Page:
Sara Stein, LMSW; Rebeccah Sokol, PhD, MSPH; Phoebe Trout, MPH, MPP; Christopher Giang also contributed to this article. 

References:

Britto PR, Lye SJ, Proulx K, Yousafzai AK, Matthews SG, Vaivada T, Perez-Escamilla R, Rao N, Ip P, Fernald LC, & MacMillan H. (2016). Nurturing care: promoting early childhood development. The Lancet, 389(10064):91-102.

Bronfenbrenner, U., & Morris, P. A. (1998). The ecology of developmental processes. In W. Damon (Series Ed.) & R. M. Lerner (Vol. Ed.), Handbook  of child psychology: Vol. 1. Theoretical models of human development (5th ed., pp. 993–1028). New York, NY: Wiley.

Hughes K, Bellis MA, Hardcastle KA, Sethi D, Butchart A, Mikton C, Jones L, & Dunne MP. (2017). The effect of multiple adverse childhood experiences on health: a systematic review and meta-analysis. The Lancet Public Health;2(8):e356-66.

Masten, A. (2022, June). Protecting children from the pandemic’s impacts requires that we support their parents. Child and Family Blog. https://childandfamilyblog.com/challenges-covid-19-for-caregivers-and-community/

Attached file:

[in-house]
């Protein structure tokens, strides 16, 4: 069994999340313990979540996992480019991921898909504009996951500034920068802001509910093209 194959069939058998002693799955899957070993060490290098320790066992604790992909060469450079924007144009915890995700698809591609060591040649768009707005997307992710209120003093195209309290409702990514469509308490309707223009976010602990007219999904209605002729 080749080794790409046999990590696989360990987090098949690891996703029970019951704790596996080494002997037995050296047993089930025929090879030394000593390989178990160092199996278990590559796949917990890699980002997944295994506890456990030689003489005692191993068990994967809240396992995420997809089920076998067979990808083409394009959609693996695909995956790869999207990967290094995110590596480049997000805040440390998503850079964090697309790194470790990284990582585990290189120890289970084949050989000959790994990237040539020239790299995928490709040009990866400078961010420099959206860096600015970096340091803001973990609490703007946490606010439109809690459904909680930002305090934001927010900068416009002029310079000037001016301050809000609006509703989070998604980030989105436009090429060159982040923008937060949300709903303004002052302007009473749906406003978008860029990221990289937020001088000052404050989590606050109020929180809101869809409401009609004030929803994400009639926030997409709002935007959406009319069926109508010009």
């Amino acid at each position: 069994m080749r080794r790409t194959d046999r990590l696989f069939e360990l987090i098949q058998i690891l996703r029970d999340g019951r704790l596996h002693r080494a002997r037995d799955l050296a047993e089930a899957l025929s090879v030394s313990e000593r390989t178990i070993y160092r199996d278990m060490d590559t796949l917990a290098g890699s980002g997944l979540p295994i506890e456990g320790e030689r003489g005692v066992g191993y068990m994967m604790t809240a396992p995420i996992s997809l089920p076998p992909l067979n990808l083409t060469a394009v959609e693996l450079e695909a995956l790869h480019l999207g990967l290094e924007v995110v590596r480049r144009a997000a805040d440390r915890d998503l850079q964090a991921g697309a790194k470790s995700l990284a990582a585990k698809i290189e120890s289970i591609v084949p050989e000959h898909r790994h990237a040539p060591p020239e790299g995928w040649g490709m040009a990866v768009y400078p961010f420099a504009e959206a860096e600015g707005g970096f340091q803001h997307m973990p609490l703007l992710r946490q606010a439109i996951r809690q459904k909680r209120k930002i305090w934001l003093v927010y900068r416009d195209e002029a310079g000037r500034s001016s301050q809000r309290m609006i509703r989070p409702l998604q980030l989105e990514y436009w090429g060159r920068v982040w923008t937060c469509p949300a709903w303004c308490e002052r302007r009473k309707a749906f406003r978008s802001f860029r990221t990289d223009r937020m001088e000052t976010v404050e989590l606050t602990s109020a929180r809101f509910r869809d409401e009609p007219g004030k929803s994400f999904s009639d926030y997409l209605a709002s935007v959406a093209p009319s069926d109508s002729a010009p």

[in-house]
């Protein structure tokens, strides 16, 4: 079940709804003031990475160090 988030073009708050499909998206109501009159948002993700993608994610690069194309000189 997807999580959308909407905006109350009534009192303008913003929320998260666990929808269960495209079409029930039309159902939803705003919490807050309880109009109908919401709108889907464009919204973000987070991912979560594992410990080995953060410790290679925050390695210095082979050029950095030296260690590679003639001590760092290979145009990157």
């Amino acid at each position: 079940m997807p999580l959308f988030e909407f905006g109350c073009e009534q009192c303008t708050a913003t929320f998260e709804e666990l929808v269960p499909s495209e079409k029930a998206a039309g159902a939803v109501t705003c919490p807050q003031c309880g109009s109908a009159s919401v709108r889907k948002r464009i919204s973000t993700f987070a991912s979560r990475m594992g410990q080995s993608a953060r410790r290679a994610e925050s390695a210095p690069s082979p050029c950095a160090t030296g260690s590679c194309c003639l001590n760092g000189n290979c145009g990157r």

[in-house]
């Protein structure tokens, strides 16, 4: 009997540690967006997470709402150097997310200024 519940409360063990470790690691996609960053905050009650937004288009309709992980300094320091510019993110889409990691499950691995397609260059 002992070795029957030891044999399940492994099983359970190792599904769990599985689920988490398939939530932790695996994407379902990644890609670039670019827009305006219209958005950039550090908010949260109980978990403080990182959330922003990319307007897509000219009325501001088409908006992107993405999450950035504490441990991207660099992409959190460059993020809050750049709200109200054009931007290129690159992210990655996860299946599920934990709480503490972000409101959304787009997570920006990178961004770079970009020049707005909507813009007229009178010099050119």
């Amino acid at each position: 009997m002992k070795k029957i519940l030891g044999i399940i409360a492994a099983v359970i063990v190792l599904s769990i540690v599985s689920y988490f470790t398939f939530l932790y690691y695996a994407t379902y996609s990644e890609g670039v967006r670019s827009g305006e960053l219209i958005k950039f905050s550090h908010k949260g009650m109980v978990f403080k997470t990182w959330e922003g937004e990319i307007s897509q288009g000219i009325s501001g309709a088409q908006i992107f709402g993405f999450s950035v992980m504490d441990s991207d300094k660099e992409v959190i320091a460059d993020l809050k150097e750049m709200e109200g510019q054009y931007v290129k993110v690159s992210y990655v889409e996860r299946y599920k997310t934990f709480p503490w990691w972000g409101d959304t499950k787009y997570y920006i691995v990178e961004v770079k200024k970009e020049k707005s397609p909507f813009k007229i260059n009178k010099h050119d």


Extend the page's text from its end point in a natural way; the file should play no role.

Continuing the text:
Miller, A. L., Stein, S. F., Sokol, R., Varisco, R., Trout, P., Julian, M. M., Ribaudo, J., Kay, J., Pilkauskas, N. V., Gardner-Neblett, N., Herrenkohl, T. I., Zivin, K., Muzik, M., & Rosenblum, K. L. (2022). From zero to thrive: A model of cross-system and cross-sector relational health to promote early childhood development across the child-serving ecosystem. Infant Mental Health Journal, 43, 624– 637. https://doi.org/10.1002/imhj.21996

Sokol, R.L., Ammer, J., Stein, S.F., Trout, P., Mohammed, L. and Miller, A.L. (2021). Provider Perspectives on Screening for Social Determinants of Health in Pediatric Settings: A Qualitative Study. Journal of Pediatric Health Care, 35(6), pp.577-586. https://doi.org/10.1016/j.pedhc.2021.08.004